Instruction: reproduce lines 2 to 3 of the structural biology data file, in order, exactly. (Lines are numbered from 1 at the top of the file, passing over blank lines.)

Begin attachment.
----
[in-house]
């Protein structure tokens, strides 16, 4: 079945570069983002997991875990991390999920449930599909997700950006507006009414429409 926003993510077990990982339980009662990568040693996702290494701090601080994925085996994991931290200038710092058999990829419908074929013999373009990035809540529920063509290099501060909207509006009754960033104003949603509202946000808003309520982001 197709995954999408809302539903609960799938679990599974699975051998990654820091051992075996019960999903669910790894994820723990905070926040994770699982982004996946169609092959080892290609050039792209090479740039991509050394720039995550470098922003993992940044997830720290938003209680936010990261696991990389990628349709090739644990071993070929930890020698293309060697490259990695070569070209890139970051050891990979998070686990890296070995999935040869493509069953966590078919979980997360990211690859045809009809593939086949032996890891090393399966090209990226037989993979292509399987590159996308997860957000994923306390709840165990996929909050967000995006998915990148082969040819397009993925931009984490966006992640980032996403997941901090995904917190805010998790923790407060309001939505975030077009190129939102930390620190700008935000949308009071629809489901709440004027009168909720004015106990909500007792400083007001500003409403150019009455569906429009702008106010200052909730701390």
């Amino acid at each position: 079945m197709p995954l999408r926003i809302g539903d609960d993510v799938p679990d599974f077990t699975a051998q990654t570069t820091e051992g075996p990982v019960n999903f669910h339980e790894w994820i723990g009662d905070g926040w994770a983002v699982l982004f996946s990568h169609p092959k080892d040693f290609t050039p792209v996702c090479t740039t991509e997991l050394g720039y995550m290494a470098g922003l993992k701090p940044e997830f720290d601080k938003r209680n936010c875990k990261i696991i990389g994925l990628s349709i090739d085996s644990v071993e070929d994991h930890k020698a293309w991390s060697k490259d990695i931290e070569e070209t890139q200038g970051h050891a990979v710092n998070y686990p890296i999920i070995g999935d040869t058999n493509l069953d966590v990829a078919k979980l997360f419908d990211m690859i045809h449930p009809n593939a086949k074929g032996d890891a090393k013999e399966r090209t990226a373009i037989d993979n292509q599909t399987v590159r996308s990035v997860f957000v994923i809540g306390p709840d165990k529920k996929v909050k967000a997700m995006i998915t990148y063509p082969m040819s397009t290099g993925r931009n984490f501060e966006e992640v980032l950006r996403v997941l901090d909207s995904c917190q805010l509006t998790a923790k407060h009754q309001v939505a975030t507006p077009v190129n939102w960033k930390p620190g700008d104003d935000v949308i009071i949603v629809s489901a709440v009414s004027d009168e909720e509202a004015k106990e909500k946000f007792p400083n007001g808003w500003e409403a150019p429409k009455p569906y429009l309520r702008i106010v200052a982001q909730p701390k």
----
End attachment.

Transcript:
């Protein structure tokens, strides 16, 4: 079945570069983002997991875990991390999920449930599909997700950006507006009414429409 926003993510077990990982339980009662990568040693996702290494701090601080994925085996994991931290200038710092058999990829419908074929013999373009990035809540529920063509290099501060909207509006009754960033104003949603509202946000808003309520982001 197709995954999408809302539903609960799938679990599974699975051998990654820091051992075996019960999903669910790894994820723990905070926040994770699982982004996946169609092959080892290609050039792209090479740039991509050394720039995550470098922003993992940044997830720290938003209680936010990261696991990389990628349709090739644990071993070929930890020698293309060697490259990695070569070209890139970051050891990979998070686990890296070995999935040869493509069953966590078919979980997360990211690859045809009809593939086949032996890891090393399966090209990226037989993979292509399987590159996308997860957000994923306390709840165990996929909050967000995006998915990148082969040819397009993925931009984490966006992640980032996403997941901090995904917190805010998790923790407060309001939505975030077009190129939102930390620190700008935000949308009071629809489901709440004027009168909720004015106990909500007792400083007001500003409403150019009455569906429009702008106010200052909730701390």
């Amino acid at each position: 079945m197709p995954l999408r926003i809302g539903d609960d993510v799938p679990d599974f077990t699975a051998q990654t570069t820091e051992g075996p990982v019960n999903f669910h339980e790894w994820i723990g009662d905070g926040w994770a983002v699982l982004f996946s990568h169609p092959k080892d040693f290609t050039p792209v996702c090479t740039t991509e997991l050394g720039y995550m290494a470098g922003l993992k701090p940044e997830f720290d601080k938003r209680n936010c875990k990261i696991i990389g994925l990628s349709i090739d085996s644990v071993e070929d994991h930890k020698a293309w991390s060697k490259d990695i931290e070569e070209t890139q200038g970051h050891a990979v710092n998070y686990p890296i999920i070995g999935d040869t058999n493509l069953d966590v990829a078919k979980l997360f419908d990211m690859i045809h449930p009809n593939a086949k074929g032996d890891a090393k013999e399966r090209t990226a373009i037989d993979n292509q599909t399987v590159r996308s990035v997860f957000v994923i809540g306390p709840d165990k529920k996929v909050k967000a997700m995006i998915t990148y063509p082969m040819s397009t290099g993925r931009n984490f501060e966006e992640v980032l950006r996403v997941l901090d909207s995904c917190q805010l509006t998790a923790k407060h009754q309001v939505a975030t507006p077009v190129n939102w960033k930390p620190g700008d104003d935000v949308i009071i949603v629809s489901a709440v009414s004027d009168e909720e509202a004015k106990e909500k946000f007792p400083n007001g808003w500003e409403a150019p429409k009455p569906y429009l309520r702008i106010v200052a982001q909730p701390k």